The real focus of the gathering was the image created, though the Europeans, even with the celebrity of our leader, can hardly hold a candle to the kind of spectacle put on by Napoleon at the Congress of Erfurt in 1808. Seeking to awe the Russian emperor Alexander and all the other European eminences with the glory of France, Napoleon even brought along the Comédie Française, which presented sixteen French tragedies over the course of the Congress. Goethe, who went to Erfurt on September 29 at the request of Carl August, attended a performance every night that he was in Erfurt. No doubt, he would have appreciated Carla Bruni. She is real French "culture"!
Goethe was certainly much impressed with Napoleon, who he believed would ensure the security of Europe and guarantee peace. As if peace could be secured once and for all, for ever. A description of their meeting can be found at this site. Though I haven't read his account, Arthur Schopenhauer seems to have been rather cynical about the proceedings at the Congress. I am with Arthur.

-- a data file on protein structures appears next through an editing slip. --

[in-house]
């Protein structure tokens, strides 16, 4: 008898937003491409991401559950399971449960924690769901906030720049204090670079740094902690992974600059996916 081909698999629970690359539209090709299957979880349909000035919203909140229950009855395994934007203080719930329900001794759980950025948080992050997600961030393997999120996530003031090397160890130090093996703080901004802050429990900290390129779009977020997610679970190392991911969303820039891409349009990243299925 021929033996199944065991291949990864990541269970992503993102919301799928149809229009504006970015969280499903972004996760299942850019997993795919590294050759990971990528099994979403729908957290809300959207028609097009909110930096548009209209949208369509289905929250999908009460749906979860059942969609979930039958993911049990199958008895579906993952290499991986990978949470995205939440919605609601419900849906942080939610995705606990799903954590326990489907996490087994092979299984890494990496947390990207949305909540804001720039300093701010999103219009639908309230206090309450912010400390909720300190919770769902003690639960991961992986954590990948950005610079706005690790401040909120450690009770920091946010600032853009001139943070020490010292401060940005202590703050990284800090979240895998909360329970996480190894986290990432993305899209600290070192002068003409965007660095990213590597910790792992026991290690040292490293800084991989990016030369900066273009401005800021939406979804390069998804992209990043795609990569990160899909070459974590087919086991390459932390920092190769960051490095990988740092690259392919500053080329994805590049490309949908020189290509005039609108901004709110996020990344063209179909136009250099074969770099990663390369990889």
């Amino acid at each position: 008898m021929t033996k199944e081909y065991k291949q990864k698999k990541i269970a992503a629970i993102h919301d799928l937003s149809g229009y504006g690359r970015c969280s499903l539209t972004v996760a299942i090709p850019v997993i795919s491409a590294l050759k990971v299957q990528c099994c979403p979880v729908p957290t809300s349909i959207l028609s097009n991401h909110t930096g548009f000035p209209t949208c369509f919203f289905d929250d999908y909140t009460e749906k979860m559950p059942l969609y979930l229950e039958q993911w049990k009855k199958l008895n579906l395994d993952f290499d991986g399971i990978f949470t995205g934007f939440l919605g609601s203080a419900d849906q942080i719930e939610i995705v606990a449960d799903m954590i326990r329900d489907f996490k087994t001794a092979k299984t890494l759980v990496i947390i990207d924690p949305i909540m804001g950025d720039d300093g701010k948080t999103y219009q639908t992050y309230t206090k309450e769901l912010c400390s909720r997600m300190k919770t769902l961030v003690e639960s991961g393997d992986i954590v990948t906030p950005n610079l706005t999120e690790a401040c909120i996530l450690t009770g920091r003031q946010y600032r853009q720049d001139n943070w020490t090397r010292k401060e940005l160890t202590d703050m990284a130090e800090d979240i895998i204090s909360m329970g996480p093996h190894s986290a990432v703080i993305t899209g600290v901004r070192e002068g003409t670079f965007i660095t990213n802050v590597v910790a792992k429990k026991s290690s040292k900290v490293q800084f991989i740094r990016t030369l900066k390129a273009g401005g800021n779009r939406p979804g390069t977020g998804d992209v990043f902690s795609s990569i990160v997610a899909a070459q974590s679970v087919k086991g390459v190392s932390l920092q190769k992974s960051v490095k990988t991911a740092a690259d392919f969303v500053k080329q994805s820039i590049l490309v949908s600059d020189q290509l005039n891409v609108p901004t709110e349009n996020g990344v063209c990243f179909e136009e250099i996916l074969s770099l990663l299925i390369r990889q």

Europe, as much as it has meant for my own self-formation, seems to have lost its way. Every time I read European newspapers, I can't help but feel that Europe's leaders are ignoring the problems of their own peoples and countries ("democracy deficit" anyone? demographics? unsustainable spending?). Instead, as during the Enlightenment and into the early 19th century, Europe imagines that, via international agreements and diplomacy, it can fix the world's problems, "once and for all." The catch, of course, is Europe's reliance on the U.S. to turn over barrels of our own citizens' hard-earned money to Europe's enlightened ends. Well, we have plenty of Europeanists in America for whom all problems can be solved if only enough money is thrown at them.